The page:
The 37th Commandant of the Marine Corps published “A Letter to America” last week — he joined ALL MARINE RADIO to discuss why he wrote it and what he hopes will be achieved by publishing his thoughts. Neller is no stranger to leadership on “white hot” issues as he led the Marine Corps during the politically charged “Marines United” controversy in which Marines were accused of posting compromising images of female Marines online in a private group. We’ll talk about leadership lessons learned during that period and his challenge to white and black Americans, to law enforcement officers and leaders.
WATCH: You can watch US Air Force General (Chief of Staff nominee) C.Q. Brown’s video HERE
“Ships that pass in the night, and speak each other in passing, only a signal shown, and a distant voice in the darkness; so on the ocean of life, we pass and speak one another, only a look and a voice, then darkness again and a silence.”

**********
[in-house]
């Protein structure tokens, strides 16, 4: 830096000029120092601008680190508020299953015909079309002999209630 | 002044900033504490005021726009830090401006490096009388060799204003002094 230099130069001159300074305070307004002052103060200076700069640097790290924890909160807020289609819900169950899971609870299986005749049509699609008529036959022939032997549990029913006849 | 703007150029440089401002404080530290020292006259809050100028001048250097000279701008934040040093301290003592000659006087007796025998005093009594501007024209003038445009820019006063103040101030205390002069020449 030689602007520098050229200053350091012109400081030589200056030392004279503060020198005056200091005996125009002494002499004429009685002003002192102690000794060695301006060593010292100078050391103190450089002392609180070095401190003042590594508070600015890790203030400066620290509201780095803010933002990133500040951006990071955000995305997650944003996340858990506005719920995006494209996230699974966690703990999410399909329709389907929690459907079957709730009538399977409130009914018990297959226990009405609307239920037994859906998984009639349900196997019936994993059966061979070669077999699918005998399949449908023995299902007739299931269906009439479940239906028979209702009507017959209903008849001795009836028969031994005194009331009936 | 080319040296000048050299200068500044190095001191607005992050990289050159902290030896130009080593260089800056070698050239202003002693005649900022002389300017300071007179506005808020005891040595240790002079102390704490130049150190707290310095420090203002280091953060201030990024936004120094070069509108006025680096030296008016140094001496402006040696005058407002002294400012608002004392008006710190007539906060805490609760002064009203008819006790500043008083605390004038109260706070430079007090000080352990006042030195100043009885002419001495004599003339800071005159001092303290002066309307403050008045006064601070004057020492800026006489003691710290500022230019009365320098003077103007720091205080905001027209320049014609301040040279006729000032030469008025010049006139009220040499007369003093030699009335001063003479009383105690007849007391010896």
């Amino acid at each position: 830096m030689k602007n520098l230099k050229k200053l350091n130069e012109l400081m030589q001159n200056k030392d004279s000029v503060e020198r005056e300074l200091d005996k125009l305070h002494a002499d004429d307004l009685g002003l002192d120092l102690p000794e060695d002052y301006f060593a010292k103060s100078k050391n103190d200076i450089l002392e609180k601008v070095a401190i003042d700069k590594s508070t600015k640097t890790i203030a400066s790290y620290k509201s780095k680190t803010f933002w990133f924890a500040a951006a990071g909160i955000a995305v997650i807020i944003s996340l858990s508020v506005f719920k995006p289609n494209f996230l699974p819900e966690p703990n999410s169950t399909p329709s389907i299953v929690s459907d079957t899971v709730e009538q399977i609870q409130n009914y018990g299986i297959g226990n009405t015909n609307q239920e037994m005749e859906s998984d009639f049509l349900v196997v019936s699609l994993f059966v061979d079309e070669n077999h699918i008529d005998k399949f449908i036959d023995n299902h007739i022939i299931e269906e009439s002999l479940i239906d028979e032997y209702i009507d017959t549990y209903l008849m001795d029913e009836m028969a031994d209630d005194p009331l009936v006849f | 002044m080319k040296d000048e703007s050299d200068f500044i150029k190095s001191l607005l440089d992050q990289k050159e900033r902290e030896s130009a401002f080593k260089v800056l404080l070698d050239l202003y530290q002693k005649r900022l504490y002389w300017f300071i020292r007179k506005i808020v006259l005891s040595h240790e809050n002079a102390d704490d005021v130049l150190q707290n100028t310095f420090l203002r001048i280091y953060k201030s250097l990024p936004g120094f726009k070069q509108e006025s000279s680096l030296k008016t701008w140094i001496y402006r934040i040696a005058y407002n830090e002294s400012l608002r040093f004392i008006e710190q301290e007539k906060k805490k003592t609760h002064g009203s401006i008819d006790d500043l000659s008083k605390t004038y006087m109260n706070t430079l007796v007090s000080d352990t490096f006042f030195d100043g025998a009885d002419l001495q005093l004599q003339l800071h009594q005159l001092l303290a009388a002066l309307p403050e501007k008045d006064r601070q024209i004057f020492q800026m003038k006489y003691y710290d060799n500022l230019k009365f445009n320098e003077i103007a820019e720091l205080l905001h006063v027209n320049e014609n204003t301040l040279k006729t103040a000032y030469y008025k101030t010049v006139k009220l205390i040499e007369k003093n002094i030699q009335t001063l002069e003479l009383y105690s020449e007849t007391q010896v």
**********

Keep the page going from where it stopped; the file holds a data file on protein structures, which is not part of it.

As a white American, a baby boomer child of the 60’s and a veteran of 44 years of service as a US Marine I felt both frustration, anger and great sorrow as I watched the video of the killing of George Floyd by a group of police officers in Minneapolis. I cannot get out my mind the lack of emotion on the faces of the officers as Mr. Floyd said repeatedly, “I can’t breathe.” And all this transpiring while others called out for the officers to let him up, though none physically intervened. At the same time, it is with some understanding but again sadness I watch the destruction of neighborhoods in our Nation as demonstrators, most local citizens, but including some professional agitators, express their anger and frustration over another killing of a black man by police that, to the great majority of Americans it was clear, did not have to die. At the same time some violate the law by attacking police, looting and burning businesses in their communities, many of which are unlikely to return or rebuild. You are justifiably angry.